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Thursday, October 4, 2012

The Way We Were


By Thea Devine


Fifty years since high school. Yikes! Fifty YEARS??? That is a surreal number, and it couldn't possibly have been that long ago. Really.

Except it has, and this weekend, I attended my 50th high school reunion, which was actually a lovely event. But -- 30% of our class has passed away. We're all a certain age and while we all claim to feel much younger, the numerical truth is, mortality is closer than ever and time on the back end is in short supply, and that is damned scary.

Thinking about attending the reunion was scary. A weekend seemed like too little time to bridge a gap of fifty years. And how would that all break out? Would there still be the same cliques, the same alliances, the same feelings, even? Would I still feel like I was at the prom without a date?-

Scary.

In the end, none of that happened: once we identified each other, we synched as if we'd seen each other just yesterday. Husbands and wives who'd come were folded in like they were old friends. The conversation never ended, it just shifted from group to group as we performed a "let's catch up" do-si-do.

There was such a nice sense of cohesion and a recognition that we do have a shared history, that we all grew up well, and neither time nor distance can take that away, whenever or wherever we might meet again.

I felt a hard urge to bring everyone home with me. I wanted to make sure at whatever next date we decided to get together again, we'd all still be here, even though that probably isn't realistic. And that's scary to think about.

Maybe that's why Hallowe'en -- and ghosts, ghouls, vampires and zombies have such a powerful hold on the imagination. Life beyond death, no matter form it takes, is beyond seductive, and perhaps worth the price you might have to pay.

It's fun to fictionally play with the idea of life beyond eternity. That's why we write. But mortality is just around the corner for all of us no matter how we fight it, no matter what we do. And contemplating that is scary too.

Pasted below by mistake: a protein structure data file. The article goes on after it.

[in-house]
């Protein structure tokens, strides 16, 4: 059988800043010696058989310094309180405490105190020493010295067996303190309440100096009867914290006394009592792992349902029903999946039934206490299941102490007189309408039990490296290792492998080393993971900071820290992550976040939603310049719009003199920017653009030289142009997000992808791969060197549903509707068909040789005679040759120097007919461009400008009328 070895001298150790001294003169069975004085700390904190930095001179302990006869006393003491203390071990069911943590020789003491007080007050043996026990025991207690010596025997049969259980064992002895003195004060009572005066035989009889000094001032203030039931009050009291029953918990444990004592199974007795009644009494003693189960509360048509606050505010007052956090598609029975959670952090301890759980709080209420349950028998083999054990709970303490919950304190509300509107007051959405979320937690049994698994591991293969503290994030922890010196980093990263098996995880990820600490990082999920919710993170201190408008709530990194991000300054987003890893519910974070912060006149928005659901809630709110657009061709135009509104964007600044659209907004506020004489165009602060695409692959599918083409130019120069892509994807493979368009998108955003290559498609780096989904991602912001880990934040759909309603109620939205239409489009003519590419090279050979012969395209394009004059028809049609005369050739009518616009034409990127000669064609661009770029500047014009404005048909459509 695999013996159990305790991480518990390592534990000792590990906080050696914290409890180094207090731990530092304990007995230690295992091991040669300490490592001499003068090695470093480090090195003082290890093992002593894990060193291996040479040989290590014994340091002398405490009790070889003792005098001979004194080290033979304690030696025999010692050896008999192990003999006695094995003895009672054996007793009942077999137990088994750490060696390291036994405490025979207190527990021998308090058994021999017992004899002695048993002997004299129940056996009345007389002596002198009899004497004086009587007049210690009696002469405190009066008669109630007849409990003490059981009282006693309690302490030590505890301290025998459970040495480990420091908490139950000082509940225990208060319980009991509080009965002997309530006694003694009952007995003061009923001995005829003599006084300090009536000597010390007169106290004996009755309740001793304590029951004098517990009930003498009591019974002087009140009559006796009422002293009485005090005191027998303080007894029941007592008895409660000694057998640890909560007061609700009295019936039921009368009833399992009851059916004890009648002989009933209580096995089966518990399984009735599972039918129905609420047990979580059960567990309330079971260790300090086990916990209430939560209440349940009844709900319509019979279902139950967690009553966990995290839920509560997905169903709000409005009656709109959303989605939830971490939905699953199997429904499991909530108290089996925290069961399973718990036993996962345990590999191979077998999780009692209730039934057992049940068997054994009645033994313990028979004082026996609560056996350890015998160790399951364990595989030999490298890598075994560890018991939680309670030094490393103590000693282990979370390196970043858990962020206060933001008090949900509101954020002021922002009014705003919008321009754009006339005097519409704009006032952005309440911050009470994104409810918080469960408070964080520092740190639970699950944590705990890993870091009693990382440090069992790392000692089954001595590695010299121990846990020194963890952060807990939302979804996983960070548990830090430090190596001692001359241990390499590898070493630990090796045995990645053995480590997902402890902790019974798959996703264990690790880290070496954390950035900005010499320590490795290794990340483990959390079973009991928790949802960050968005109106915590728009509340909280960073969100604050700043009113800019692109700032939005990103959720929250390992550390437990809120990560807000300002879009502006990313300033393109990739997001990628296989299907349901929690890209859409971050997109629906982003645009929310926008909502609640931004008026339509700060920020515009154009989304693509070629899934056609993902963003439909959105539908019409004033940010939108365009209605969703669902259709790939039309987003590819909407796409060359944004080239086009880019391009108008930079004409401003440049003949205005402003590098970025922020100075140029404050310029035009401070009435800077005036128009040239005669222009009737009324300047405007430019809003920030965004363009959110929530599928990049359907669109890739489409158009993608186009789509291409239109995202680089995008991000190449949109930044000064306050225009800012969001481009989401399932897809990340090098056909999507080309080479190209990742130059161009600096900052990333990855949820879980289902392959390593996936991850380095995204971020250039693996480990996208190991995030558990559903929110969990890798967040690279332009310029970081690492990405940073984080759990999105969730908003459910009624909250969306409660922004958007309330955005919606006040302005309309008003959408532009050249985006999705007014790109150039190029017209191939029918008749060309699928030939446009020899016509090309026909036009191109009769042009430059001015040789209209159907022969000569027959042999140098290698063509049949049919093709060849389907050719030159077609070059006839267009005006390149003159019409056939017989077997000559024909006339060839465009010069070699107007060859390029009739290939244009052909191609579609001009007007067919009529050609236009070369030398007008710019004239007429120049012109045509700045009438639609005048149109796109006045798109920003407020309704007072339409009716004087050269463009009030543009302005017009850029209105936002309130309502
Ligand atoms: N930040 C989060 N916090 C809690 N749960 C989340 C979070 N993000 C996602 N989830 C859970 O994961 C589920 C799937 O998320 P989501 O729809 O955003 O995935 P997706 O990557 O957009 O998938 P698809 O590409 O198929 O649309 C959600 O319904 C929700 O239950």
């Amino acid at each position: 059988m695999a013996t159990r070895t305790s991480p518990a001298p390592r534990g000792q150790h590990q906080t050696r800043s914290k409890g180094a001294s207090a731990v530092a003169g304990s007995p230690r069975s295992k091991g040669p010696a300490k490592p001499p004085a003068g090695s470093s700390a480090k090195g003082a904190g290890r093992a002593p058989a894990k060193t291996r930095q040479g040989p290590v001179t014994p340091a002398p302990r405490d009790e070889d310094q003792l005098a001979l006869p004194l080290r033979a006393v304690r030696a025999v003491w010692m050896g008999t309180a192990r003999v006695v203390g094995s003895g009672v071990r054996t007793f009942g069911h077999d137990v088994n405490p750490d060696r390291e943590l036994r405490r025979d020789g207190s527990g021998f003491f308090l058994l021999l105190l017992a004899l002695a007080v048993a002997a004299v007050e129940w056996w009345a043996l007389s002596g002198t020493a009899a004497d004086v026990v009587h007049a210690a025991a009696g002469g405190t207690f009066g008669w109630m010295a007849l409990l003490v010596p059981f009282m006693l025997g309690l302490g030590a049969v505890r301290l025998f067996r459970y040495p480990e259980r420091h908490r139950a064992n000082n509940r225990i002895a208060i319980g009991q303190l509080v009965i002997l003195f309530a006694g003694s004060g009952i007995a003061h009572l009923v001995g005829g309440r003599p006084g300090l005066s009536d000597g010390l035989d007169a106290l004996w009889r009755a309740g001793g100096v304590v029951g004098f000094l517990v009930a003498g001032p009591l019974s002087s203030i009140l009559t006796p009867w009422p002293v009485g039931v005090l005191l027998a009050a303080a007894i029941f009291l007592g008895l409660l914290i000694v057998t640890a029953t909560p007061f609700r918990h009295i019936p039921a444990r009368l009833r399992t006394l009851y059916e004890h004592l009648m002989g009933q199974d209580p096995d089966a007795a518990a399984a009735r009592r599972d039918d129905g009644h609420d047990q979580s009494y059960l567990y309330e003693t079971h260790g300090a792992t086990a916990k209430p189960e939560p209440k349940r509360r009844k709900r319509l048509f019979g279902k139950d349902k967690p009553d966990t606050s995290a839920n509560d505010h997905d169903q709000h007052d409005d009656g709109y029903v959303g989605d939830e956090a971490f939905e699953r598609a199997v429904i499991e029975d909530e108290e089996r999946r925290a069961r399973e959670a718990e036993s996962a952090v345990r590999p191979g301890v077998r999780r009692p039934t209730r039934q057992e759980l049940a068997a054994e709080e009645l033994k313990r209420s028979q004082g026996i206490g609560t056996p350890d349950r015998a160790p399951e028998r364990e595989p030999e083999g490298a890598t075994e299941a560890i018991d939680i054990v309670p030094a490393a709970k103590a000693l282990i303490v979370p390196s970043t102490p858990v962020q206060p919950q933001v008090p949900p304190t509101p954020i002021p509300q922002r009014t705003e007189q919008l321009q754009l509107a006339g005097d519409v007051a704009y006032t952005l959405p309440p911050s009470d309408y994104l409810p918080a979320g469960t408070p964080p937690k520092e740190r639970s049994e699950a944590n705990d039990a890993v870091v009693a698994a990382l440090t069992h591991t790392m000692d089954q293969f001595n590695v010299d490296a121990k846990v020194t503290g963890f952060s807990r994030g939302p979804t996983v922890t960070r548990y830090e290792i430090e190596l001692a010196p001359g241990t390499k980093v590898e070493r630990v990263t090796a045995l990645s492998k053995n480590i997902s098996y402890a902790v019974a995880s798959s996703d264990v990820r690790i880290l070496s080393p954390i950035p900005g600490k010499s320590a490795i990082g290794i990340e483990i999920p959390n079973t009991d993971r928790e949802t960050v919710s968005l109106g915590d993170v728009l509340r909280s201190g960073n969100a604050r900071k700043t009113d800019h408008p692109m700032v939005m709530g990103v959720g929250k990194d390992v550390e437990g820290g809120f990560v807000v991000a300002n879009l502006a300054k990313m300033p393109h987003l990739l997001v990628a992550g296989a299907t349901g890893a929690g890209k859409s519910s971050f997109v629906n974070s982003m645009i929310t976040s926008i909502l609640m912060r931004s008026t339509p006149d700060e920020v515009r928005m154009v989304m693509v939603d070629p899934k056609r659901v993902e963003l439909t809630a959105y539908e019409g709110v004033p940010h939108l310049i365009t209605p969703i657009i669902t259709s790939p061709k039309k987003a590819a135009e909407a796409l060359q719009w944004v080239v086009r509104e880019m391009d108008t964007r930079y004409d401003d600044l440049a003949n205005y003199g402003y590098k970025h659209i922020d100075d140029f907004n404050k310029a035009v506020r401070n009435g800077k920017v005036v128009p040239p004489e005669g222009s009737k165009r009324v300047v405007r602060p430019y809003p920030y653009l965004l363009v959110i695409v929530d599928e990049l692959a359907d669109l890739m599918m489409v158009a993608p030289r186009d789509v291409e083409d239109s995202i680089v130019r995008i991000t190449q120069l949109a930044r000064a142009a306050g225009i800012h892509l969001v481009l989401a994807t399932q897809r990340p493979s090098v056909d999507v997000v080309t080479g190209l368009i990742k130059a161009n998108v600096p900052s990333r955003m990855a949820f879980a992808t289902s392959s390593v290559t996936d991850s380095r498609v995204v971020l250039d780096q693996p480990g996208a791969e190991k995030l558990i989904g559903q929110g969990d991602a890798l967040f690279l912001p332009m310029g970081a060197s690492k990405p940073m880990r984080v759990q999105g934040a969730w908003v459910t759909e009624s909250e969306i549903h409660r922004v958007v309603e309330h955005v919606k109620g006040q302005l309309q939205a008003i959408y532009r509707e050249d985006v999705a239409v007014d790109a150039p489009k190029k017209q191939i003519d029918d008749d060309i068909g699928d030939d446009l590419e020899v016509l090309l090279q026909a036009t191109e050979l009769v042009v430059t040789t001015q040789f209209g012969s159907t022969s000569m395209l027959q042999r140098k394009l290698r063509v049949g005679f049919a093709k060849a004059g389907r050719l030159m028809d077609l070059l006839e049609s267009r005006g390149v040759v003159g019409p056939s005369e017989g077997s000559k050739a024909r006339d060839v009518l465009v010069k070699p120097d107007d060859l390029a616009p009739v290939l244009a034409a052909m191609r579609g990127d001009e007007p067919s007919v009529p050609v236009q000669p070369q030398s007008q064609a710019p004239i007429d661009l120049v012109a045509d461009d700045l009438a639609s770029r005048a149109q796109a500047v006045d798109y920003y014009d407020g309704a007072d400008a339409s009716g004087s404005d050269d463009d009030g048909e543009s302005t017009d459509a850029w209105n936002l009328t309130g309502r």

Thea Devine's books defined erotic historical romance. She just completed Beyond the Night (April 2013, Pocket Star eBook), the sequel to The Darkest Heart. The reissue of her erotic contemporary romance, His Little Black Book, is available now.

4 comments:

  1. A moving and thought provoking post, Thea. And certainly a primal human fear and the catalyst for so many characters in literature! As someone who just got her 35th HS reunion notice, I can totally commiserate.

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  2. I graduated from Susan Wagner HS on Staten Island and helped organize the 10th and attended that and my 20th HS reunion, missed the 30th, and next year is my 40th. I found it interesting to find out how people changed, what they did and were doing. You're right. Once you get past the physical changes brought on by time, we still had some things in common. And I've recently connected with former alumni via the social network. Great blog post. In writing paranormal, I enjoy exploring the possibilities including reincarnation and soul mates. I like to believe there's something better in the "beyond."
    Cathy

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  3. Thea, Today I'm on my way to a mini-reunion with a bunch of high school friends. It's a "landmark birthday" year and we're all feeling the urge to bond. I was nervous about it . . . until I read this post. Now I'm hoping we all have the same experience of warmth & friendship as you did!

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  4. I hate reunions and have never gone to any of mine. And mortality -- I don't even want to contemplate. I'd rather read horror than live it. But life does go on and we must live and face each day courageously and with a sense of humor. Don't you agreet? --maria

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